@Peregrinus, I see what you're saying and you have a point about William. The fact that this was something that was alleged at the time makes it of greater historical interest.
I should probably have been clearer, when I said irrelevant what I really had in mind was a narrower source / archive view of history where we would ask what happened and what does that mean, drawing reasonable conclusions from the available data. Using William as an example, we can say that he had close male companions, that his political and religious opponents sought to use that to discredit him, and try to understand why that happened. Going beyond that to try and uncover his sexuality is really into the realms of speculation, in the absence of the uncovering of any new data.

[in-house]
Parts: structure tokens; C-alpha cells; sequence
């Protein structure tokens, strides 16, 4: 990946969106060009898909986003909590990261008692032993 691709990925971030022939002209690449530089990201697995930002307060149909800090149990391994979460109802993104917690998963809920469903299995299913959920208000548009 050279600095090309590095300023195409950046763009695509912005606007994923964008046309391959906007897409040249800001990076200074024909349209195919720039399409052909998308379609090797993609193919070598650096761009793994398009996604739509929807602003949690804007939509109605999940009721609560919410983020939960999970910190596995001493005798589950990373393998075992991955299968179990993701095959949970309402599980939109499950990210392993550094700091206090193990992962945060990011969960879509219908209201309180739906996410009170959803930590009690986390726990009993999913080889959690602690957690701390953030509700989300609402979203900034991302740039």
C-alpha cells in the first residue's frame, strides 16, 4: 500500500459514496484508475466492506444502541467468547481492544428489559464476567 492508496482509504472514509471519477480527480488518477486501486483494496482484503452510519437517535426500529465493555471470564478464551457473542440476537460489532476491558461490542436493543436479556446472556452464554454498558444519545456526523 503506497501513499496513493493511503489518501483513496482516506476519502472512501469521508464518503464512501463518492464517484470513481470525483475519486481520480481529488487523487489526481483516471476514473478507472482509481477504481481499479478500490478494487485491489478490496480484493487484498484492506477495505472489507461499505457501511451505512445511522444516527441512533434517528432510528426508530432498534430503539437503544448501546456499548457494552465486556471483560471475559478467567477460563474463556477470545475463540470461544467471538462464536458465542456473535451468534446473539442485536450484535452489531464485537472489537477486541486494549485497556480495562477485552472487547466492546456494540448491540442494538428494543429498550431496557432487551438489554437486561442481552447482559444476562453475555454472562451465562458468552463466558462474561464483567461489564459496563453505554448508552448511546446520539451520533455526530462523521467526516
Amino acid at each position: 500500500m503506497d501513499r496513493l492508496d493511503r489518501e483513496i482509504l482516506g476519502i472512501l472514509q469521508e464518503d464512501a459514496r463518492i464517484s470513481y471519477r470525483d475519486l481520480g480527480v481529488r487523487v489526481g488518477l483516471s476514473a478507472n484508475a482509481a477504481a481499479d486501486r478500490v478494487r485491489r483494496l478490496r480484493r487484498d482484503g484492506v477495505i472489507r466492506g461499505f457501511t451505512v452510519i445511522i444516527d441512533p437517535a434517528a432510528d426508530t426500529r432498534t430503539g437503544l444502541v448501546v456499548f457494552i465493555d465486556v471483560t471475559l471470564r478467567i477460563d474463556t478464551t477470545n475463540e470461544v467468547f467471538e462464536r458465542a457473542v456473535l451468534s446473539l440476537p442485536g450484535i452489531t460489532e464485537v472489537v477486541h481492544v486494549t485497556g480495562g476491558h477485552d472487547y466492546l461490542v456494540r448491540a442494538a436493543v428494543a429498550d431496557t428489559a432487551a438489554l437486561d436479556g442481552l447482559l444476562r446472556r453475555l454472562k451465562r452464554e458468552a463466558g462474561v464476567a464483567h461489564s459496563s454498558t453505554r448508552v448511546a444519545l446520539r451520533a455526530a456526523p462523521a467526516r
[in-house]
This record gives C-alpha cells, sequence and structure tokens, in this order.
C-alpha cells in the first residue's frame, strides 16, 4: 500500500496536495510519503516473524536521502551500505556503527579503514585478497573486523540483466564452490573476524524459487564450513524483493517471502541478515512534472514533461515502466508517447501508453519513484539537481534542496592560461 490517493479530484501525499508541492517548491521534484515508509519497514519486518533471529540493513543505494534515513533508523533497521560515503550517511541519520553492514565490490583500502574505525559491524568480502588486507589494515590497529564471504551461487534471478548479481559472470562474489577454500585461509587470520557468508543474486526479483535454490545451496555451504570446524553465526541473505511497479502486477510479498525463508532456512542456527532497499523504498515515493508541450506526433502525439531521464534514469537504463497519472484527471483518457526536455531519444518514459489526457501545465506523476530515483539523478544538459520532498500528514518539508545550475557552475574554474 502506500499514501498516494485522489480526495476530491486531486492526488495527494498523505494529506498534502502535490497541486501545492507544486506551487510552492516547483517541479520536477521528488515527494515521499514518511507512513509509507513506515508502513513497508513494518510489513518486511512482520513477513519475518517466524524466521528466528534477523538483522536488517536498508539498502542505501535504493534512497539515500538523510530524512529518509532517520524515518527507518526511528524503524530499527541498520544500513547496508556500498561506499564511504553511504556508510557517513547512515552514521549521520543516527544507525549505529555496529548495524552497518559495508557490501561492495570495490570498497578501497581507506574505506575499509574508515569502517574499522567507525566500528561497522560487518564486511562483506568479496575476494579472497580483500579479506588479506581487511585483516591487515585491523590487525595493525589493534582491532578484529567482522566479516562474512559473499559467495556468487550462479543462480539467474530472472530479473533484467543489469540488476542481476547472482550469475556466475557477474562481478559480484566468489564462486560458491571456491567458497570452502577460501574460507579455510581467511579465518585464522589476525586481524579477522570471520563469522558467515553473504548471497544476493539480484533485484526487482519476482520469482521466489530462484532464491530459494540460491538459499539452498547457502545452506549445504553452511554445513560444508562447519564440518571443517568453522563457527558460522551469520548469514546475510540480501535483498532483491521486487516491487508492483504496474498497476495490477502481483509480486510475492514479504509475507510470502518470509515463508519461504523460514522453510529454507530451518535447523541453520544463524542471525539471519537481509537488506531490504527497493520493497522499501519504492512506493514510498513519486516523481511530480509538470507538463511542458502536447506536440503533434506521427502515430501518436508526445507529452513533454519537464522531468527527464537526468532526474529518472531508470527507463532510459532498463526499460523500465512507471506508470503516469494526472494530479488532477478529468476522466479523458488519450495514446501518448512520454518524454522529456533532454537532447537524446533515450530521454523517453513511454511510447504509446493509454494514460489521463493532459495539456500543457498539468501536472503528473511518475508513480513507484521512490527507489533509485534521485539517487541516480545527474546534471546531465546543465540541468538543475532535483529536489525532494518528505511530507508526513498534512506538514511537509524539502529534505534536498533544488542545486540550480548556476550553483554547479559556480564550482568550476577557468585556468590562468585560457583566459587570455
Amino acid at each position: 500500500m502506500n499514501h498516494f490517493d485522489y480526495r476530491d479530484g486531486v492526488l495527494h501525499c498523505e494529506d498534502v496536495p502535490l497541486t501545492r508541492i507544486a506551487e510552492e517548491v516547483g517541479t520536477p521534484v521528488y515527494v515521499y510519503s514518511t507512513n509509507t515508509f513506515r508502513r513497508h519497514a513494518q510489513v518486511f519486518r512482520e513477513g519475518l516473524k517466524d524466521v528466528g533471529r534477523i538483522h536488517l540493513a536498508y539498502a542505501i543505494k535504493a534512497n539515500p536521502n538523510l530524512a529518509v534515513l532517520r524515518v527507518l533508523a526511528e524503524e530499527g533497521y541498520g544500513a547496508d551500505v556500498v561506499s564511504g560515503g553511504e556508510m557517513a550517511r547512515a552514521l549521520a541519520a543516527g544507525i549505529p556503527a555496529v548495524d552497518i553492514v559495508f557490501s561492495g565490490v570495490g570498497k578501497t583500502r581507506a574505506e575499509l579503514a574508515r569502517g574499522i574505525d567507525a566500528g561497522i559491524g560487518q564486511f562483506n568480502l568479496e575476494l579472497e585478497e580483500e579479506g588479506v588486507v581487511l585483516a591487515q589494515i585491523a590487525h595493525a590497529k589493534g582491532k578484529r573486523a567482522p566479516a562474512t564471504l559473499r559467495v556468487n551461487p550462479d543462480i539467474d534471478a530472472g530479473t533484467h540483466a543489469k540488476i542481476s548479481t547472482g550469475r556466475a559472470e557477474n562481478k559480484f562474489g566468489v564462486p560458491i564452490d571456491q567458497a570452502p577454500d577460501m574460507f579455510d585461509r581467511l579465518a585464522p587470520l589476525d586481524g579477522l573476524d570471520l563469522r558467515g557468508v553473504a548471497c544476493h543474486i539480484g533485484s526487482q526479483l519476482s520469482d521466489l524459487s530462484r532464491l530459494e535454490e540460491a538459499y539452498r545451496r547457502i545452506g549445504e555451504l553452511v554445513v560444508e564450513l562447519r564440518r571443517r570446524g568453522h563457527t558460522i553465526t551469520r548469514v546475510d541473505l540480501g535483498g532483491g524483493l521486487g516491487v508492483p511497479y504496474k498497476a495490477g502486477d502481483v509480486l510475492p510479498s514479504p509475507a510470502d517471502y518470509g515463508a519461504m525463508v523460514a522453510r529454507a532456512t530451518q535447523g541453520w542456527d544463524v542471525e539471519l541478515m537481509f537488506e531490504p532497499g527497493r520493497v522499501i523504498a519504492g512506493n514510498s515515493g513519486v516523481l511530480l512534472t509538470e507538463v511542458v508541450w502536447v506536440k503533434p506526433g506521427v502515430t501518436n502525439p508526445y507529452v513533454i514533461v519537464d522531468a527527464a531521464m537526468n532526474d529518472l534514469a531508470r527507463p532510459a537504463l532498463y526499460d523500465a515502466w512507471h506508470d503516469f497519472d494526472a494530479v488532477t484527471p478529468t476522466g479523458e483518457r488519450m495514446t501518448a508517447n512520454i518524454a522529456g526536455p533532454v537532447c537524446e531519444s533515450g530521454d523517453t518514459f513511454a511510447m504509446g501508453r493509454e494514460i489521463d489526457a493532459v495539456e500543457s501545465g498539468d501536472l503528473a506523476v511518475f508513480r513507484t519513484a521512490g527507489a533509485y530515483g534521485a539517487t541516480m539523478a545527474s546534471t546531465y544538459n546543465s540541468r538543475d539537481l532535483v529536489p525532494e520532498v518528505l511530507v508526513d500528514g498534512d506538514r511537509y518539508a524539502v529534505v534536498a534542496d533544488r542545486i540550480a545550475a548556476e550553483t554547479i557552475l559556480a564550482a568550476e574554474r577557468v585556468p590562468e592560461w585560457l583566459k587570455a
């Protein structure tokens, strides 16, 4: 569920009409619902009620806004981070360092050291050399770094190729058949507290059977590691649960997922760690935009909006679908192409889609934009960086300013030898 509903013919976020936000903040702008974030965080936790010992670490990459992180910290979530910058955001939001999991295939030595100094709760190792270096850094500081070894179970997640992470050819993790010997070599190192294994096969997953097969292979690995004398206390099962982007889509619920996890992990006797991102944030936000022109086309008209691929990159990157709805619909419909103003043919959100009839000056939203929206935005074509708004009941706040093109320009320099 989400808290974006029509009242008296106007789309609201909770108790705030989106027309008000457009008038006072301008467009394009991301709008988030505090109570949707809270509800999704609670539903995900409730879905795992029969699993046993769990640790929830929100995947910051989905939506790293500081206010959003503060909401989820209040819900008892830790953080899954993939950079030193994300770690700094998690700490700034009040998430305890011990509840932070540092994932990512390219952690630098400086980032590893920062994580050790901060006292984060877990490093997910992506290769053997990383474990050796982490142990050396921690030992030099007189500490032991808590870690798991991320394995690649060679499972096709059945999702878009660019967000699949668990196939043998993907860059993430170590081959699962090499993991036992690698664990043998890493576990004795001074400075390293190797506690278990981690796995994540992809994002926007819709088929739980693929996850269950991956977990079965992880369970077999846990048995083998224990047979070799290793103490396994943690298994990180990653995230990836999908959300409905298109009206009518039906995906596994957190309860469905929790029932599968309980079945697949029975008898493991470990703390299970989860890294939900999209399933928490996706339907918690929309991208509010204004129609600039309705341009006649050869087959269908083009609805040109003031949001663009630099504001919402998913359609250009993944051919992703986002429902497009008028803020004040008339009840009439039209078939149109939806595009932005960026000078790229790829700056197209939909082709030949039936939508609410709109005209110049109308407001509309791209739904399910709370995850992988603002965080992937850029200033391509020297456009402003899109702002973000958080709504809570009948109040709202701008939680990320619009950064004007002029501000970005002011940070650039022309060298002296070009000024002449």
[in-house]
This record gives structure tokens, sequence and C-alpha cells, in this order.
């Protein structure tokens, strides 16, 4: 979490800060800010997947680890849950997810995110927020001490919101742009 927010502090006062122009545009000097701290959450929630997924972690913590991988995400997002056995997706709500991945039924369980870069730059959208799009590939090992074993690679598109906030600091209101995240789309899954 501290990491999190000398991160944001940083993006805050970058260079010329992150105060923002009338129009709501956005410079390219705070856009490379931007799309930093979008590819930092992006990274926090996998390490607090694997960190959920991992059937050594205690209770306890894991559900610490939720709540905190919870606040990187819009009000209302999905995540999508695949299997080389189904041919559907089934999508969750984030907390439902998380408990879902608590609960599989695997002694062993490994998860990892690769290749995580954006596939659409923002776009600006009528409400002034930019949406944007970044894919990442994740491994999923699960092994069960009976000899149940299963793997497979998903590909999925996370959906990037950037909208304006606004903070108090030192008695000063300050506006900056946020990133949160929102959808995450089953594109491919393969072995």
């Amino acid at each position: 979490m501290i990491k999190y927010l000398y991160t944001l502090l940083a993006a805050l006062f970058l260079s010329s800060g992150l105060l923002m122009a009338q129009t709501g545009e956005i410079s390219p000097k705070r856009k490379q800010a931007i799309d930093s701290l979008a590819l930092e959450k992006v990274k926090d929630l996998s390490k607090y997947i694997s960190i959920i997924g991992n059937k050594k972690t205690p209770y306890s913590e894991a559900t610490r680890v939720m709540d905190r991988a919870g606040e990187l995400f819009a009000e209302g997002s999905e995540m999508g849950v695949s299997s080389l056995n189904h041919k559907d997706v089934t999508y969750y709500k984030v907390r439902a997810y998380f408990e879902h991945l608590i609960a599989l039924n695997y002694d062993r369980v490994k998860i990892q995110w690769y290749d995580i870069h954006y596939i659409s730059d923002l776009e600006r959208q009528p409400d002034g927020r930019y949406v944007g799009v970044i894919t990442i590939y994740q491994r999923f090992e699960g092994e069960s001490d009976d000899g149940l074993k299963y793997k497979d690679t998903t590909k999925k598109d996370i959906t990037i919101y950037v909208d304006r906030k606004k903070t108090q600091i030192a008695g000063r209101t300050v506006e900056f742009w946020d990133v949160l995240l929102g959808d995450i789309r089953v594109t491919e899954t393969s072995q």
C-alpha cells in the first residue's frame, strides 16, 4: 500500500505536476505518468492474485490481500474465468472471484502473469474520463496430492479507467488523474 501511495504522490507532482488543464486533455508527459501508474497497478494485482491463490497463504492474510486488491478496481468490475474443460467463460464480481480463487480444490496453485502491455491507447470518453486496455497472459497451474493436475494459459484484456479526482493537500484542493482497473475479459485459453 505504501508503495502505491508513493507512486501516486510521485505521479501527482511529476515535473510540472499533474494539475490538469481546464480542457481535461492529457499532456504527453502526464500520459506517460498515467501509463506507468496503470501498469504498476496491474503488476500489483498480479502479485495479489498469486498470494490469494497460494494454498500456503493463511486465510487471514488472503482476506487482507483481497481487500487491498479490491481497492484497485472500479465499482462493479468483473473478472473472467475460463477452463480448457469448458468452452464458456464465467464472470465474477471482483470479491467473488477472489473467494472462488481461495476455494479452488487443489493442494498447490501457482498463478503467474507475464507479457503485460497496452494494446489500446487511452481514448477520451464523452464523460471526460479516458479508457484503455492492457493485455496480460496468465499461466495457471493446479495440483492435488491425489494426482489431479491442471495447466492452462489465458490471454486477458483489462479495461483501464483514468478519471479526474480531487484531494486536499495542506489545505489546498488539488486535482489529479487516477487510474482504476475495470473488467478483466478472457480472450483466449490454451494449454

The interesting parallel between the 17th century allegations about William and the more recent speculation about Pearse is their propaganda value - which makes me especially sceptical of any conclusions drawn in the absence of any real evidence.